Over the weekend, I strapped on a pair of red stilettos for a poetry reading organised by the feminist think-tank Prajnya. The theme of the event was “Zero Apologies”, and the poets shared writing in Tamil and English about being forthright, without fear. For me, I find that the first line of apology begins at appearance. I enjoy clothing, ornamentation and maquillage – but my enjoyment of the same is where external judgement of me also begins. It’s a topic I explore at greater length in an essay in a new book called Walking Towards Ourselves: Indian Women Tell Their Stories, but for now, suffice to say: I wasn’t sorry at all for the thigh-high slit in the skirt I wore that evening, and I laughed off the fact that my gorgeous shoes were falling apart even as I stood in them.

What an empowering thing it is to stop apologising for being ourselves.

But even as I said yes to “Zero Apologies”, and was delighted to express none whatsoever, something lingered in my mind and it wasn’t just good manners. While preparing for the poetry recital and finding poems that suited the subject, I found myself thinking not only about when we should never apologise, but also about when we really should.

‘Sorry’ is a beautiful word. We say it both as a habit and as a force of conditioning that makes us downplay ourselves, but swallow it at the moments it is made for. We apologise, unnecessarily, for our necklines, our ambitions, our tears, our uncertainties, our emotions. We say the word for all the wrong things, but we’re miserly with it when we’re actually wrong.

I thought back to a few recent instances when I have said it and meant it, a strong word used to keep small lapses small. Once, when I didn’t make it to a dear one’s special occasion; once, when I apologised on behalf of someone I felt responsible for; more than once, when busyness or hunger made me snappy. And I thought further back into the past, to times when my apologies were insufficient. Because sometimes ‘sorry’ is just a placeholder, a way to salve things so they can be worked on slowly. When you have caused damage to another, you cannot justify having done so. You can only say, unequivocally, that you will try better. And then do.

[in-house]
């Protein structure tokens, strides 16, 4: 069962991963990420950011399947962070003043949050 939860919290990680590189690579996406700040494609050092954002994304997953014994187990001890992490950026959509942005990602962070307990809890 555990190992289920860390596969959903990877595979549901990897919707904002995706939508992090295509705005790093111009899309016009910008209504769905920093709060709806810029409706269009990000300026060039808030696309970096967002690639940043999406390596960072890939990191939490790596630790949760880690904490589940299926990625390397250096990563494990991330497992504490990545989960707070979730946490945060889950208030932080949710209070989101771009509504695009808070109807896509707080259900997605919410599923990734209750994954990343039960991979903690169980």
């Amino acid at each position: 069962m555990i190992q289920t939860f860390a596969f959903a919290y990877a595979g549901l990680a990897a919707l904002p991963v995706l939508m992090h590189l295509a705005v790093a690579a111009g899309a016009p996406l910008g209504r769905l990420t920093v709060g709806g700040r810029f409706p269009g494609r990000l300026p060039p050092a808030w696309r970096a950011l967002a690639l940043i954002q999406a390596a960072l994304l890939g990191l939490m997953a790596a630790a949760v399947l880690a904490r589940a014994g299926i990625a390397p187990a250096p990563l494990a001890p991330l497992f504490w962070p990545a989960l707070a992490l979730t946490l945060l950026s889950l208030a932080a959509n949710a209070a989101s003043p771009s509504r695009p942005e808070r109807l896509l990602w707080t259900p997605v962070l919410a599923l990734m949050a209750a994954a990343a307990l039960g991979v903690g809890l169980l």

Only in its most routine or manipulative deliveries is ‘sorry’ anything other than a starting point. Because, by itself, it’s never enough. It’s only the key to rebuilding, not an end to itself – and this is where we falter. We misunderstand both apology and forgiveness, centring them on incidents and not on understanding.

I will never apologise for being strong, dedicated, principled or flamboyant. But I will apologise for my blind spots, misreadings, temper and wickedness, should I have the clarity to see them, even if only much later.

And call me old-fashioned, but the one thing that I most believe no one should ever apologise for having or expecting? Good manners!

An edited version appeared in The New Indian Express on January 28th. “The Venus Flytrap” appears on Thursdays in Chennai’s City Express supplement.

“Not Silence, But Verse” – Poetry Reading, Prajnya’s 16 Days Campaign

Standard

Prajnya’s 16 Days Campaign Against Gender Violence this year features a reading of poetry in Tamil and English by Salma, Kuttirevathi, K. Srilata and myself. Full details of the reading, on Saturday November 27th at Full Circle/Chamiers, are in the flyer below.